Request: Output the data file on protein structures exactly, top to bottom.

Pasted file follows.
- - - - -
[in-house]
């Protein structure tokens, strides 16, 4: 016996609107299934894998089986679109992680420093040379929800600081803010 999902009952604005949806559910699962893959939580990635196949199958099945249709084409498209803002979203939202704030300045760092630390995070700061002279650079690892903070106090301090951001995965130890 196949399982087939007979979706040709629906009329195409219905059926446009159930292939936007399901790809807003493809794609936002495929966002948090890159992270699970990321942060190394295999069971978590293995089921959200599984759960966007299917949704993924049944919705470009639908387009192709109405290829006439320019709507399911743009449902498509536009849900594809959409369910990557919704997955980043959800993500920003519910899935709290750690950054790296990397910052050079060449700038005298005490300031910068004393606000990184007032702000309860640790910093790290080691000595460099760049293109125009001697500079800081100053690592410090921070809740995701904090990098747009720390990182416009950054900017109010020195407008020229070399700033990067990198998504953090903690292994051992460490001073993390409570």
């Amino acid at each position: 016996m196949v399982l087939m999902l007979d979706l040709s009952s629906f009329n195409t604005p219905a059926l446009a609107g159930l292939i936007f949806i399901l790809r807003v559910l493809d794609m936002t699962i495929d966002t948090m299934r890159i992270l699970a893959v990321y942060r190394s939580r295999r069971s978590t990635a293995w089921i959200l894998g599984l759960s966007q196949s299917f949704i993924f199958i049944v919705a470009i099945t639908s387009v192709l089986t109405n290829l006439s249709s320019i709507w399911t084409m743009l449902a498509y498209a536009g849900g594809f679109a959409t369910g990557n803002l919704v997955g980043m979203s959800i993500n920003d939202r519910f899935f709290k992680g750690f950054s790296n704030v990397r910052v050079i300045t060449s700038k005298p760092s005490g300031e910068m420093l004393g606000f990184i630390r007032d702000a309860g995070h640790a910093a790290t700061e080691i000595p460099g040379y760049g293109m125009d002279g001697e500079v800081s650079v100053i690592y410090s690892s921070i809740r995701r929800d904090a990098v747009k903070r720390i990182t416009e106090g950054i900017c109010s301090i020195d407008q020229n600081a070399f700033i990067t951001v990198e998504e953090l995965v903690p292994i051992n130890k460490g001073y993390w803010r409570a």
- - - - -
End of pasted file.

[in-house]
């Protein structure tokens, strides 16, 4: 016996609107299934894998089986679109992680420093040379929800600081803010 999902009952604005949806559910699962893959939580990635196949199958099945249709084409498209803002979203939202704030300045760092630390995070700061002279650079690892903070106090301090951001995965130890 196949399982087939007979979706040709629906009329195409219905059926446009159930292939936007399901790809807003493809794609936002495929966002948090890159992270699970990321942060190394295999069971978590293995089921959200599984759960966007299917949704993924049944919705470009639908387009192709109405290829006439320019709507399911743009449902498509536009849900594809959409369910990557919704997955980043959800993500920003519910899935709290750690950054790296990397910052050079060449700038005298005490300031910068004393606000990184007032702000309860640790910093790290080691000595460099760049293109125009001697500079800081100053690592410090921070809740995701904090990098747009720390990182416009950054900017109010020195407008020229070399700033990067990198998504953090903690292994051992460490001073993390409570």
């Amino acid at each position: 016996m196949v399982l087939m999902l007979d979706l040709s009952s629906f009329n195409t604005p219905a059926l446009a609107g159930l292939i936007f949806i399901l790809r807003v559910l493809d794609m936002t699962i495929d966002t948090m299934r890159i992270l699970a893959v990321y942060r190394s939580r295999r069971s978590t990635a293995w089921i959200l894998g599984l759960s966007q196949s299917f949704i993924f199958i049944v919705a470009i099945t639908s387009v192709l089986t109405n290829l006439s249709s320019i709507w399911t084409m743009l449902a498509y498209a536009g849900g594809f679109a959409t369910g990557n803002l919704v997955g980043m979203s959800i993500n920003d939202r519910f899935f709290k992680g750690f950054s790296n704030v990397r910052v050079i300045t060449s700038k005298p760092s005490g300031e910068m420093l004393g606000f990184i630390r007032d702000a309860g995070h640790a910093a790290t700061e080691i000595p460099g040379y760049g293109m125009d002279g001697e500079v800081s650079v100053i690592y410090s690892s921070i809740r995701r929800d904090a990098v747009k903070r720390i990182t416009e106090g950054i900017c109010s301090i020195d407008q020229n600081a070399f700033i990067t951001v990198e998504e953090l995965v903690p292994i051992n130890k460490g001073y993390w803010r409570a």